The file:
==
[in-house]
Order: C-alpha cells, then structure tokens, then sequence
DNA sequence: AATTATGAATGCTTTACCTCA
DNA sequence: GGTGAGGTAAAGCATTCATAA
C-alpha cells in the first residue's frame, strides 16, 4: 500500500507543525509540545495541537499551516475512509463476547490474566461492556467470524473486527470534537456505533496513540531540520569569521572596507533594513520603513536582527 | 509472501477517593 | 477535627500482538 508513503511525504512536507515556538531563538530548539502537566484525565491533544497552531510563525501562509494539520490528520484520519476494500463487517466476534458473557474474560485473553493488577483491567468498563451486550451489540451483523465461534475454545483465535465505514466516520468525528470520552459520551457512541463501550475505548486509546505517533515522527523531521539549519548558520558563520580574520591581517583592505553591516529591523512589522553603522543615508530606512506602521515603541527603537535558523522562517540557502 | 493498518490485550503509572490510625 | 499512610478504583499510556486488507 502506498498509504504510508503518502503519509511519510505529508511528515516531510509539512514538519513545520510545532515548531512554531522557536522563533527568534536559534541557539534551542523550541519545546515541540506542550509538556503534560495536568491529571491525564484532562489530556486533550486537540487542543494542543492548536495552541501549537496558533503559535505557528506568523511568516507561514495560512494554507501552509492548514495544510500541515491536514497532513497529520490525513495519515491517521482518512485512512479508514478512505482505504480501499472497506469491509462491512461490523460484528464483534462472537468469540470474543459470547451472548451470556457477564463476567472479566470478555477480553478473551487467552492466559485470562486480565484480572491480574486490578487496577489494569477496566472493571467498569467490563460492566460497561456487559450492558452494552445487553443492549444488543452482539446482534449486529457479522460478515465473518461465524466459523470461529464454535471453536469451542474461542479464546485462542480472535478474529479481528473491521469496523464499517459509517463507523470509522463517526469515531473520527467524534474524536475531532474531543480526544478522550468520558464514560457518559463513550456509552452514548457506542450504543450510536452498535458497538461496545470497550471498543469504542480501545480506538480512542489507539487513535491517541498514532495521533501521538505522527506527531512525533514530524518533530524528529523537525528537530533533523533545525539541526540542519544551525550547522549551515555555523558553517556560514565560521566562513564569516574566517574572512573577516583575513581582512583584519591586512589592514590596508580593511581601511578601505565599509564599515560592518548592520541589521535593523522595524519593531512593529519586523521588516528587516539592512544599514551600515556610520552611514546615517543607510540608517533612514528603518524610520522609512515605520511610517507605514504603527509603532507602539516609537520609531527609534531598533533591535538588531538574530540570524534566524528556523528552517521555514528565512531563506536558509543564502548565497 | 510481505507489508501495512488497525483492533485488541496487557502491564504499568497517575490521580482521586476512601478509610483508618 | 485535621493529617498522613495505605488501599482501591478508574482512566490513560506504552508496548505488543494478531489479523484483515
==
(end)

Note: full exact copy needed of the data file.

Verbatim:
[in-house]
Order: C-alpha cells, then structure tokens, then sequence
DNA sequence: AATTATGAATGCTTTACCTCA
DNA sequence: GGTGAGGTAAAGCATTCATAA
C-alpha cells in the first residue's frame, strides 16, 4: 500500500507543525509540545495541537499551516475512509463476547490474566461492556467470524473486527470534537456505533496513540531540520569569521572596507533594513520603513536582527 | 509472501477517593 | 477535627500482538 508513503511525504512536507515556538531563538530548539502537566484525565491533544497552531510563525501562509494539520490528520484520519476494500463487517466476534458473557474474560485473553493488577483491567468498563451486550451489540451483523465461534475454545483465535465505514466516520468525528470520552459520551457512541463501550475505548486509546505517533515522527523531521539549519548558520558563520580574520591581517583592505553591516529591523512589522553603522543615508530606512506602521515603541527603537535558523522562517540557502 | 493498518490485550503509572490510625 | 499512610478504583499510556486488507 502506498498509504504510508503518502503519509511519510505529508511528515516531510509539512514538519513545520510545532515548531512554531522557536522563533527568534536559534541557539534551542523550541519545546515541540506542550509538556503534560495536568491529571491525564484532562489530556486533550486537540487542543494542543492548536495552541501549537496558533503559535505557528506568523511568516507561514495560512494554507501552509492548514495544510500541515491536514497532513497529520490525513495519515491517521482518512485512512479508514478512505482505504480501499472497506469491509462491512461490523460484528464483534462472537468469540470474543459470547451472548451470556457477564463476567472479566470478555477480553478473551487467552492466559485470562486480565484480572491480574486490578487496577489494569477496566472493571467498569467490563460492566460497561456487559450492558452494552445487553443492549444488543452482539446482534449486529457479522460478515465473518461465524466459523470461529464454535471453536469451542474461542479464546485462542480472535478474529479481528473491521469496523464499517459509517463507523470509522463517526469515531473520527467524534474524536475531532474531543480526544478522550468520558464514560457518559463513550456509552452514548457506542450504543450510536452498535458497538461496545470497550471498543469504542480501545480506538480512542489507539487513535491517541498514532495521533501521538505522527506527531512525533514530524518533530524528529523537525528537530533533523533545525539541526540542519544551525550547522549551515555555523558553517556560514565560521566562513564569516574566517574572512573577516583575513581582512583584519591586512589592514590596508580593511581601511578601505565599509564599515560592518548592520541589521535593523522595524519593531512593529519586523521588516528587516539592512544599514551600515556610520552611514546615517543607510540608517533612514528603518524610520522609512515605520511610517507605514504603527509603532507602539516609537520609531527609534531598533533591535538588531538574530540570524534566524528556523528552517521555514528565512531563506536558509543564502548565497 | 510481505507489508501495512488497525483492533485488541496487557502491564504499568497517575490521580482521586476512601478509610483508618 | 485535621493529617498522613495505605488501599482501591478508574482512566490513560506504552508496548505488543494478531489479523484483515